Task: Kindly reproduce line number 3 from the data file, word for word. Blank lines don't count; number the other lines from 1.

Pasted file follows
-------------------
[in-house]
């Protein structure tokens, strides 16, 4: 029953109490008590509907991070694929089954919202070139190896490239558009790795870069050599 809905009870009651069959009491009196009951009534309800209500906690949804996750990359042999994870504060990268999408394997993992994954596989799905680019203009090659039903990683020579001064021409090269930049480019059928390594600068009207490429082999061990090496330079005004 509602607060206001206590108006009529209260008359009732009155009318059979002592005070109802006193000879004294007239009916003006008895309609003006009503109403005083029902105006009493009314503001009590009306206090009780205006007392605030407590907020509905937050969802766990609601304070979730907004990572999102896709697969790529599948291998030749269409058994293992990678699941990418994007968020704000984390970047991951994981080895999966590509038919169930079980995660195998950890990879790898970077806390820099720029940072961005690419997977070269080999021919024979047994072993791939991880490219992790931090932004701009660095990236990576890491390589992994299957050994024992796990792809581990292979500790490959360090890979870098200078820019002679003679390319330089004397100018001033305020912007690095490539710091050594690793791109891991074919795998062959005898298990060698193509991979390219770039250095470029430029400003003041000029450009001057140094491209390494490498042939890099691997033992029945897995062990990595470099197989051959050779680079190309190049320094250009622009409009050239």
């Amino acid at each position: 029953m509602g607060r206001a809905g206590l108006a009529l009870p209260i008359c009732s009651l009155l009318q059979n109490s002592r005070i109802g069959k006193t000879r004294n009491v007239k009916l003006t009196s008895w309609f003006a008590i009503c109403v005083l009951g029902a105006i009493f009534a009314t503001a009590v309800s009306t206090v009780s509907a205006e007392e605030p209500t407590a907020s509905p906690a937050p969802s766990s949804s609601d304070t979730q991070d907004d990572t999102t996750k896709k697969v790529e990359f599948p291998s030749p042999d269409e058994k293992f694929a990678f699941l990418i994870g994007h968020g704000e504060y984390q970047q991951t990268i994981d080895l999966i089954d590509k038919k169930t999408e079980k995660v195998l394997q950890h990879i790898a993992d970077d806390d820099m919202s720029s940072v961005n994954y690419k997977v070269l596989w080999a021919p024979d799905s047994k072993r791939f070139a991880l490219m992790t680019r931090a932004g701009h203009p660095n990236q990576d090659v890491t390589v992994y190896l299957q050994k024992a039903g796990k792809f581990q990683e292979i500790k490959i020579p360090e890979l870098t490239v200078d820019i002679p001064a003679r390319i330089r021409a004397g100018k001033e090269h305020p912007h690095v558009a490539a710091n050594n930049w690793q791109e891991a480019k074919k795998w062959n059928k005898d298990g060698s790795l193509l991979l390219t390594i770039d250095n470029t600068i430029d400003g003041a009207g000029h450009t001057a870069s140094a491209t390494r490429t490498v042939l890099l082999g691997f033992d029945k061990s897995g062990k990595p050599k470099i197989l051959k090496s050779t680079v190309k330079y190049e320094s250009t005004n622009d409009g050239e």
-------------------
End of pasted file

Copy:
């Amino acid at each position: 029953m509602g607060r206001a809905g206590l108006a009529l009870p209260i008359c009732s009651l009155l009318q059979n109490s002592r005070i109802g069959k006193t000879r004294n009491v007239k009916l003006t009196s008895w309609f003006a008590i009503c109403v005083l009951g029902a105006i009493f009534a009314t503001a009590v309800s009306t206090v009780s509907a205006e007392e605030p209500t407590a907020s509905p906690a937050p969802s766990s949804s609601d304070t979730q991070d907004d990572t999102t996750k896709k697969v790529e990359f599948p291998s030749p042999d269409e058994k293992f694929a990678f699941l990418i994870g994007h968020g704000e504060y984390q970047q991951t990268i994981d080895l999966i089954d590509k038919k169930t999408e079980k995660v195998l394997q950890h990879i790898a993992d970077d806390d820099m919202s720029s940072v961005n994954y690419k997977v070269l596989w080999a021919p024979d799905s047994k072993r791939f070139a991880l490219m992790t680019r931090a932004g701009h203009p660095n990236q990576d090659v890491t390589v992994y190896l299957q050994k024992a039903g796990k792809f581990q990683e292979i500790k490959i020579p360090e890979l870098t490239v200078d820019i002679p001064a003679r390319i330089r021409a004397g100018k001033e090269h305020p912007h690095v558009a490539a710091n050594n930049w690793q791109e891991a480019k074919k795998w062959n059928k005898d298990g060698s790795l193509l991979l390219t390594i770039d250095n470029t600068i430029d400003g003041a009207g000029h450009t001057a870069s140094a491209t390494r490429t490498v042939l890099l082999g691997f033992d029945k061990s897995g062990k990595p050599k470099i197989l051959k090496s050779t680079v190309k330079y190049e320094s250009t005004n622009d409009g050239e």